I love leftovers. I mean, I think it's great at the holidays when I (or someone else) cooks enough for such a feast, that the next day no cooking is necessary. For two or three days after Christmas, between the three meals I cooked, our family was able to just eat lasagna, turkey, and roast to our heart's content.
I suppose the reason I love leftovers is because of how easy they are. Once I have them, I don't have to wonder what the next meal should be. I know all we have to do is reach into the fridge, reheat it, and dinner is served. No more dishes get dirty than the ones we eat on. My kitchen stays fairly clean. And everyone's hunger is sated. For all practical purposes, eating leftovers is as good as eating a freshly prepared meal.
But not so with the things of God. God is not interested in being served my "leftovers". Throughout the Bible, we see a pattern of God requiring the "first fruits", the best of our labors and lives, as our act of worship to Him. God wants the things that we give him to demonstrate our faith, our trust in Him.
And why should we expect any differently than this? He is the God of the universe. He created us, and gives us breath. He loved each of us enough that He gave his only son, Jesus,as a demonstration of His love toward us. From the beginning, he told Abraham that He would use his line to bless all the nations of the earth, so we know it was always His plan to atone for our sins with the work of Jesus death, burial, and resurrection. In essence, God only wants our best, because he himself demonstrated this kind of sacrificial love toward us first. Our salvation has already been paid for; we have only to believe and receive it by faith. So we don't give the best of our lives to Him to earn anything, but rather as an act of love toward Him, a kind of recognition and gratitude.
All of this was mulling around in my brain during my Bible time this morning. Since the start of the year, I have been following the reading plan in my planner, which would get me through the whole Bible in a year. I am counting what I read last year (the gospels, Acts, and Romans) as already read, though, so I can go at a slightly less rushed pace, and by the end of this year I will have read the whole Bible in two years. Anyway, I have been in Genesis again. Today I read Genesis 25-28. This is the part of Genesis where Esau and Jacob are born, and Jacob steals the blessing and gets the birthright from Esau. But this verse is what caught my eye today in Genesis 28:8-9:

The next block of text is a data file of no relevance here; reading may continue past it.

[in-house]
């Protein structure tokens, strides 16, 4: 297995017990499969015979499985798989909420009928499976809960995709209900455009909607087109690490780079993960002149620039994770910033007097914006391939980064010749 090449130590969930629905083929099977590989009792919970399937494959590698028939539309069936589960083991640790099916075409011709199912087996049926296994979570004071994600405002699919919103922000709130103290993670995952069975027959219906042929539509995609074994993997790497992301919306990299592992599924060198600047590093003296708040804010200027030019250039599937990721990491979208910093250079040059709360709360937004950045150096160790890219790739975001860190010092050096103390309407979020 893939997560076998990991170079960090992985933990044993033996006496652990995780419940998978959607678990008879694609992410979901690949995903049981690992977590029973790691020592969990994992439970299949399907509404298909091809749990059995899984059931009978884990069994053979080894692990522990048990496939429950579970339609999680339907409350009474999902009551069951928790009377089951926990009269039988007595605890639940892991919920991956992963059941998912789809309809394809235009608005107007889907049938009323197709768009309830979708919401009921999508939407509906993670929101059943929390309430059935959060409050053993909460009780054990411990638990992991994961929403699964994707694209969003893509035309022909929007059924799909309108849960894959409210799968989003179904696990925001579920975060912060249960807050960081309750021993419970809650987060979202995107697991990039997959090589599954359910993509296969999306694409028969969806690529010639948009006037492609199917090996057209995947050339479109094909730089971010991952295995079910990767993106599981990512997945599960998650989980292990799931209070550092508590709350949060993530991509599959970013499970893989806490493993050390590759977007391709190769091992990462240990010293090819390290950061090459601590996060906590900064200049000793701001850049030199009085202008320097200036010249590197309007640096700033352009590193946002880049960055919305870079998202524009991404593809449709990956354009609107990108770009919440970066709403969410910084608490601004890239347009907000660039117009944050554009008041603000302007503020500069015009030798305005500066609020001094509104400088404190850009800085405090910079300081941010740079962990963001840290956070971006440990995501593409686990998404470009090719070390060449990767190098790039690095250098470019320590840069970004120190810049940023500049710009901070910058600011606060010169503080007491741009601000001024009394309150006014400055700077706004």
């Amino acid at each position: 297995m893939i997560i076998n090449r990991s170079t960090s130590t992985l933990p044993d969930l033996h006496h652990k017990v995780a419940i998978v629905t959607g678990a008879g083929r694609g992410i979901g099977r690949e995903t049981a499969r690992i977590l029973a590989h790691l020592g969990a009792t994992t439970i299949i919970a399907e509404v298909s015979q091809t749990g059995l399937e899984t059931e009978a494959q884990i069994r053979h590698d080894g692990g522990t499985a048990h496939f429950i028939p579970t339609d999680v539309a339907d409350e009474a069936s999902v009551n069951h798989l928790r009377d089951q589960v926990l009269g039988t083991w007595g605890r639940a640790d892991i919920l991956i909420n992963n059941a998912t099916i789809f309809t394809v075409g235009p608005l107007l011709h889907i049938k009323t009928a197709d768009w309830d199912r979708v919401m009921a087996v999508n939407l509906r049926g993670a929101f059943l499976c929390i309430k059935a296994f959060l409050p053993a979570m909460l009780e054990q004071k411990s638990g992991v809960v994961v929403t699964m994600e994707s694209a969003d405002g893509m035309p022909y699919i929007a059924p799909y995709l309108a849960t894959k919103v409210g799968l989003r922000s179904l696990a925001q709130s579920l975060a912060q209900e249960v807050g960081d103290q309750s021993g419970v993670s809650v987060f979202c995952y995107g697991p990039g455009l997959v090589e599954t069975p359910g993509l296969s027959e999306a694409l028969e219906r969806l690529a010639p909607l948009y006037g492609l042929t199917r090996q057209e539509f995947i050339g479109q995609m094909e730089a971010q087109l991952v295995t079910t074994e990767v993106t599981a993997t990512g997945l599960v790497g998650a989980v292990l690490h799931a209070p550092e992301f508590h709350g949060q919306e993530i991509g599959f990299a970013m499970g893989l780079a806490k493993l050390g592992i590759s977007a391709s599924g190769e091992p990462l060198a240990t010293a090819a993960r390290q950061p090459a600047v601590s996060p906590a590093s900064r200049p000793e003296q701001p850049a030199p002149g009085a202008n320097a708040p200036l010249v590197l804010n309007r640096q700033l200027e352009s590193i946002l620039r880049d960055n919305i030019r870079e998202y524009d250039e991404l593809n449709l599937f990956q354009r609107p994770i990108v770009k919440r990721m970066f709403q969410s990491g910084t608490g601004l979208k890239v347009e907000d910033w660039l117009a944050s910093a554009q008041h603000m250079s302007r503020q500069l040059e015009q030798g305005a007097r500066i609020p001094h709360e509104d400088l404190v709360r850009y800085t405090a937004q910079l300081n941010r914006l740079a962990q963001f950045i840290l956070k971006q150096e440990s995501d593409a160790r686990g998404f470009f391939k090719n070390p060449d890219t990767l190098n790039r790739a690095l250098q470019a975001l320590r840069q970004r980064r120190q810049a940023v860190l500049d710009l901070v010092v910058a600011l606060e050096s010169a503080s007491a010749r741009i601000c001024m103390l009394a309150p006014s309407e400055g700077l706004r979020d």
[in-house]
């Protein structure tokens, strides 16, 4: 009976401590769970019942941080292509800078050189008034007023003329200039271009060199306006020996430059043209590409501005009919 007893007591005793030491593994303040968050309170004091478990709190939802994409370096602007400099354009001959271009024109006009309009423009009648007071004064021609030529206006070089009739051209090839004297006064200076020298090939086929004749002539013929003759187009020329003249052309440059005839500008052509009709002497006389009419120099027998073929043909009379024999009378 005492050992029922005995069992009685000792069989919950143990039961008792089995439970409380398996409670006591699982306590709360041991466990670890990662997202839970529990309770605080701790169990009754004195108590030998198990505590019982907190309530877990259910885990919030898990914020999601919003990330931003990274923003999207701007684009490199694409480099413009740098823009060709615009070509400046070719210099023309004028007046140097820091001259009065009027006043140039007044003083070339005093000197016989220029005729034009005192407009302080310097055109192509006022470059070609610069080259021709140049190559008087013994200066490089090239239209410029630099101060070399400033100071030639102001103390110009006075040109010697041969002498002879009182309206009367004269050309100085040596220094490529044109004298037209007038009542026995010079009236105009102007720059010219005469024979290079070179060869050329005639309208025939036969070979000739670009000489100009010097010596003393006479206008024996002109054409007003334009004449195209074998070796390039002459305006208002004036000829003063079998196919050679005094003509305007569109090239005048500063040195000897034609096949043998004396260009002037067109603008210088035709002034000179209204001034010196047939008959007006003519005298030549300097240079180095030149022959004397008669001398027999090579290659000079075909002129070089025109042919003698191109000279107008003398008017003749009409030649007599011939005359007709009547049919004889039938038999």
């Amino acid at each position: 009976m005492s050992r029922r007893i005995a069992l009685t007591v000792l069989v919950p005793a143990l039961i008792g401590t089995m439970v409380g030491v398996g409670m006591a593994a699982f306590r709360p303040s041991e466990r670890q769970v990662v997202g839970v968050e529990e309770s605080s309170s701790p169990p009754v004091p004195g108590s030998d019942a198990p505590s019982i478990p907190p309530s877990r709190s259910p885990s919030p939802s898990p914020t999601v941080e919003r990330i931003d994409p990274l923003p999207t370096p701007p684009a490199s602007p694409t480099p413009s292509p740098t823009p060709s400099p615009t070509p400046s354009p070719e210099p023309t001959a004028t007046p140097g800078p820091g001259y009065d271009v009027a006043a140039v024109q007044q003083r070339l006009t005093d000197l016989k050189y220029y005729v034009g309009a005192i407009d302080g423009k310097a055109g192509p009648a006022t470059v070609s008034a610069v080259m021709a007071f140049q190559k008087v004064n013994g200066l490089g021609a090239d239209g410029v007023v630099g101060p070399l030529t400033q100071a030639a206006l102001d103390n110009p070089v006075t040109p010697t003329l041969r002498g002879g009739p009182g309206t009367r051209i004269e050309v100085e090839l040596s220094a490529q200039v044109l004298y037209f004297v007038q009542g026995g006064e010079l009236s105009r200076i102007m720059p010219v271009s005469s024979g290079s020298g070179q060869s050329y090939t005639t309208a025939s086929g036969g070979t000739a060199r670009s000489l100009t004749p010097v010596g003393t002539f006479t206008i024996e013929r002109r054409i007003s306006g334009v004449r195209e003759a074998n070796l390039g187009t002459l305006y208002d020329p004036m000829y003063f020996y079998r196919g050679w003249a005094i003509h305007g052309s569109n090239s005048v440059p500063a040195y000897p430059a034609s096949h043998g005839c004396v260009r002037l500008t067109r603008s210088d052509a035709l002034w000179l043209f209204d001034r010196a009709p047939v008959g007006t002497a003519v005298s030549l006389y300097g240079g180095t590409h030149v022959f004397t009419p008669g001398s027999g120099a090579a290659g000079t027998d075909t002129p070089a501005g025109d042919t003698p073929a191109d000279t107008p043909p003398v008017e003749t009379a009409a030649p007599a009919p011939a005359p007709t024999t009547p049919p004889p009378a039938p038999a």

So when Esau saw that the Canaanite women did not please Isaac his father, Esau went to Ishmael and took as his wife, besides the wives he had, Mahalath the daughter of Ishmael, Abraham's son, the sister of Nebaioth.
Now bear with me, here. I am oversimplifying a little, to get to the point I am making. Suffice to say, there is a lot of drama and deception going on, but I don't want to lose my point in the midst of it. Previously in the story, Rebekah, Jacob and Esau's mom, had said that she loathed the Canannite women. So they send Jacob, who is unmarried, to Rebekah's brother's family to find a wife. This was a precedent set by Abraham when he sent his servant to get a wife for Isaac from his people, because this was seen as preferable. I am not clear on why, but I get the sense there were God ordained reasons for this. At any rate, Esau has already disregarded his parent's opinions by rejecting this idea and marrying from the Canaanite women. But at this point, he sees that he has displeased his father. So what does he attempt to do to please Him? He goes and gets an ADDITIONAL wife from another side of the family. He doesn't get rid of the other wives; he just adds in another one.
Now, don't get me wrong. I am NOT saying the right answer for Esau is that he should have divorced his other wives, just because Dad didn't approve. Not at all. Actually, this story to me in this instance, though I believe the situation is true, is more like a metaphor, and perhaps a warning to the rest of us who wish to serve the Lord.
Adding in the things of God ON TOP of everything else, is really not a good way to live the Christian life. In fact, it's not even a CHRISTLIKE way to live the Christian life. With God, it's always all or nothing. Often, I think trying to do this, as Esau did, is probably WORSE than doing nothing, because of the message it communicates to unbelievers around us, about the way we perceive God. If we don't value our relationship with the creator of the universe enough to order our lives around him, then why would we ever expect them to care anything about knowing more about our faith? Saving faith is life changing faith. It's faith that moves mountains. And sometimes, the biggest mountain we move is the mountain of our old life, our old ways of doing things.
Jim Elliot, a missionary who gave his life to share the gospel with the Huaorani people of Ecuador, said it best when he said, "He is no fool who gives what he cannot keep to gain what he cannot lose."
This type of thinking should be the sentiment of every true believer, not just missionaries in foreign countries. We should give God the best and first place in our lives, and never expect the lover of our souls to be satisfied with leftovers.
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